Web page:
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Shanghai Office Buildings Set Energy Performance Standards

China's extraordinary economic growth has led to real estate development on an unprecedented scale. The way in which this development proceeds will have huge implications for China's environment, the health of the country's population, and the feasibility of sustained growth in the future. Designing and constructing more efficient green buildings and lowering resources consumption has huge implications for sustainable economic growth. As China's largest city, and its international and financial center, Shanghai will play a crucial role in the country's pursuit of improved and sustainable building practices.

The green office market in Shanghai today has received much publicity. A number of high-profile buildings have begun to advertise their sustainable designs and certifications. In order to examine the progression of this new market, and to understand how today's offices are being designed and operated, Jones Lang LaSalle assembled information on the design characteristics and resources consumption levels of 19 Grade A office buildings in downtown Shanghai which were willing to share detailed data with our Research team. These 19 buildings represent about one-third of the city's total Grade A office stock in the CBD, with a total of 1.25 million square meters of space. They include not only the most recognizable and technologically advanced, but also some of the most energy intensive and expensive-to-operate buildings in the city.

In order to quantify the performance of office buildings, we collected electricity consumption data for each building over a one-year period, which was then normalized based on gross floor area (GFA), the building's occupancy level and hours of operation per week. This allowed us to compare building performance based on like-for-like comparisons. Our normalization and data analysis was made possible using Jones Lang LaSalle's Energy and Sustainability Platform (ESP). The buildings in our analysis spent on average, approximately RMB 250 (US$40) per sq m per year on electricity bills. This means that for a typical 60,000 sq m office building, a 10-15% reduction in energy consumption needs would translate into savings of RMB 1.5-2.3 million (US$240,000-270,000) per year.

Our survey of 19 Grade A office buildings showed that those offices with strong sustainable management practices - including regular energy monitoring, environmental assessments, achieving a Green Building certification and setting targets for energy use - were able to significantly reduce overall energy consumption. Each building in our survey was assigned a sustainable management score based on their adoption of the aforementioned management practices. Buildings received a score of between 0 and 11. Buildings that scored between 7 and 11 in this survey used an average of 32% less electricity than those which scored between 0-6.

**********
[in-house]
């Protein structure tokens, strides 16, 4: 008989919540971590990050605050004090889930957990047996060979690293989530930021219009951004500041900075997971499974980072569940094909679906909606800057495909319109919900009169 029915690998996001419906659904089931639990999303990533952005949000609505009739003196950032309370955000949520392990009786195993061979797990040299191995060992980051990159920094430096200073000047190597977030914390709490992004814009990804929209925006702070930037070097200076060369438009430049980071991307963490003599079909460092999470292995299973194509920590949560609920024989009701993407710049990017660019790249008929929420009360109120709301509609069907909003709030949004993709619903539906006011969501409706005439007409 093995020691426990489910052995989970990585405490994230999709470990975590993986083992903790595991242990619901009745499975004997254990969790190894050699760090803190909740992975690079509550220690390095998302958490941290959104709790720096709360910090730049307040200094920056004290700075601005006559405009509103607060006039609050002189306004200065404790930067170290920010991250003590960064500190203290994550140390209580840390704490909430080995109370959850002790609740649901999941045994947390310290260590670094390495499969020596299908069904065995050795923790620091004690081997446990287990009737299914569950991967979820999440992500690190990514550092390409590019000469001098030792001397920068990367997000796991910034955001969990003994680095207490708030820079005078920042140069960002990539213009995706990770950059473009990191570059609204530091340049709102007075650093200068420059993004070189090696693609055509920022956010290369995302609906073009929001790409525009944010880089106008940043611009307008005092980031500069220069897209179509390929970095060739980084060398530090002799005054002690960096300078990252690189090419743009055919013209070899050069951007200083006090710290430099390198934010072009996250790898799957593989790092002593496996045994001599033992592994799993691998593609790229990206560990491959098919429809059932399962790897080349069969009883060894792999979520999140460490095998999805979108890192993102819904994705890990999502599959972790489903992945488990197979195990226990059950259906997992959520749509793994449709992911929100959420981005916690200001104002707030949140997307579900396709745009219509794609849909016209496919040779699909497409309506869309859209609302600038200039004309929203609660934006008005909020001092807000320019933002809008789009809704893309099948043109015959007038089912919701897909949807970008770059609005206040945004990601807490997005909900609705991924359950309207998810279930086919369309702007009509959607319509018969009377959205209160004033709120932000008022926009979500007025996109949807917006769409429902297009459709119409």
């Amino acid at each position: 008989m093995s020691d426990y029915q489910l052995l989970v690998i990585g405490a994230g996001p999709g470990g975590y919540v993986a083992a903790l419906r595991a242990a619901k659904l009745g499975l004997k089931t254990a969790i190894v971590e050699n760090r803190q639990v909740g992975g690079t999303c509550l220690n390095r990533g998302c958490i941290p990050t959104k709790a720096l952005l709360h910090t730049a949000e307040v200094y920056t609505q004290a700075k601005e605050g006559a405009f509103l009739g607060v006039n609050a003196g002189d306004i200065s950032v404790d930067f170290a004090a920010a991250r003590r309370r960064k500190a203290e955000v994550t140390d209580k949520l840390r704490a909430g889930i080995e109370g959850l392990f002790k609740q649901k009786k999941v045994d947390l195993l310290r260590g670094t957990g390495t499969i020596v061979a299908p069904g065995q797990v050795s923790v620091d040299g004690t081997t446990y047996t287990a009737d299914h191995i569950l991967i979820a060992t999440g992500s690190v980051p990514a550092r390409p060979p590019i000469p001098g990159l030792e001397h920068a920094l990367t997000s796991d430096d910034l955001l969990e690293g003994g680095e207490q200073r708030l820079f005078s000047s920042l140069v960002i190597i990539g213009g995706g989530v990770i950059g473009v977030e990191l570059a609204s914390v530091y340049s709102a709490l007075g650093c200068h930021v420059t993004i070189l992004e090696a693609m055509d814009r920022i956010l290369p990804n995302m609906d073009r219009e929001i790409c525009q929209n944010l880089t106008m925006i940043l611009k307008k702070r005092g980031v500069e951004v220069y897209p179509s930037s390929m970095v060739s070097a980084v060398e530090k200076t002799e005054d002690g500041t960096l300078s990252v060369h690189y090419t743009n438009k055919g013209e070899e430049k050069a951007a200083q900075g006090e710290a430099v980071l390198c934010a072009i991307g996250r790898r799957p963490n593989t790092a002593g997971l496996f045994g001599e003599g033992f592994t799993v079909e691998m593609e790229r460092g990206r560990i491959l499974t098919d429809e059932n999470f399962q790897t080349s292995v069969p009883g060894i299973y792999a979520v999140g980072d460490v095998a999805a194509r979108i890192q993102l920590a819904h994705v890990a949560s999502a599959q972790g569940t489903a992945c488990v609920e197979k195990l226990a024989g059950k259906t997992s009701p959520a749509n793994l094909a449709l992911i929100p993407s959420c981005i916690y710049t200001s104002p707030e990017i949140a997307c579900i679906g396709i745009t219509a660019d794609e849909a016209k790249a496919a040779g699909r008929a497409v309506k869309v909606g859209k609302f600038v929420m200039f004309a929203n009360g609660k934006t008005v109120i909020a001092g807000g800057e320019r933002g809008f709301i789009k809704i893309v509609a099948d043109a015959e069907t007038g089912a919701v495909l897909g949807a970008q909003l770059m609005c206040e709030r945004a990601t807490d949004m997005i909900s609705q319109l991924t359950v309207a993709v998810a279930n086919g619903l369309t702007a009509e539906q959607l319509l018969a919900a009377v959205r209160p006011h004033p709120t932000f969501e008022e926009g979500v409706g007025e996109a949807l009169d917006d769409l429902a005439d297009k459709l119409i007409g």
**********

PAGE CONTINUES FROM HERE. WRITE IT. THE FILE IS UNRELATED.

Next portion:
Chart 1: Average annual energy consumption of Grade A offices, Shanghai 2009/2010 – by sustainable management score

Energy Consumption* by Sustainable Management Score


*Note: Annual energy consumption of base building in kWh/sq m, normalised by operating hours and occupancy rate

In light of this data, the management practices of an office building translate directly into lower energy consumption over a building's lifetime. Since studies have shown that between 80-85% of a building's environmental impact occurs during the lifetime of the building, rather than during the construction or demolition phases, improving day-to-day operations is the most effective method for reducing a building's impact on the environment. To this end, we believe that operational certifications, such as LEED for Existing Buildings: Operations & Maintenance (EBOM), are the best method for ensuring that a building both performs as its design intends and can communicate this improved level of performance to potential tenants in the market. Operational performance has been incorporated in China's Three Star Green Building rating system and is a new factor in the LEED 2012 certification scheme, meaning that these organizations are beginning to realize the crucial importance of on-going management and monitoring for building performance.

Based on our preliminary analysis of the current marketplace and our knowledge of future office developments, we believe that Shanghai will transform dramatically over the next few years and a rental performance gap between green and non-green buildings will widen quickly. As this new market evolves, existing office buildings will need to improve their performance if they want to remain competitive with the new standards set by higher-performing green building projects. We believe that one of the most important ways for them to achieve this will be to enhance their management practices so as to affect lower energy use and optimize day-to-day building performance.

Chart 2: % Share of LEED Office completions vs non-LEED completions, 2012-2016 estimates, Shanghai CBD


*Note: LEED certified, pre-certified or registered projects.

For further information please contact: 
Parker White
Head of Energy & Sustainability Services, Greater China

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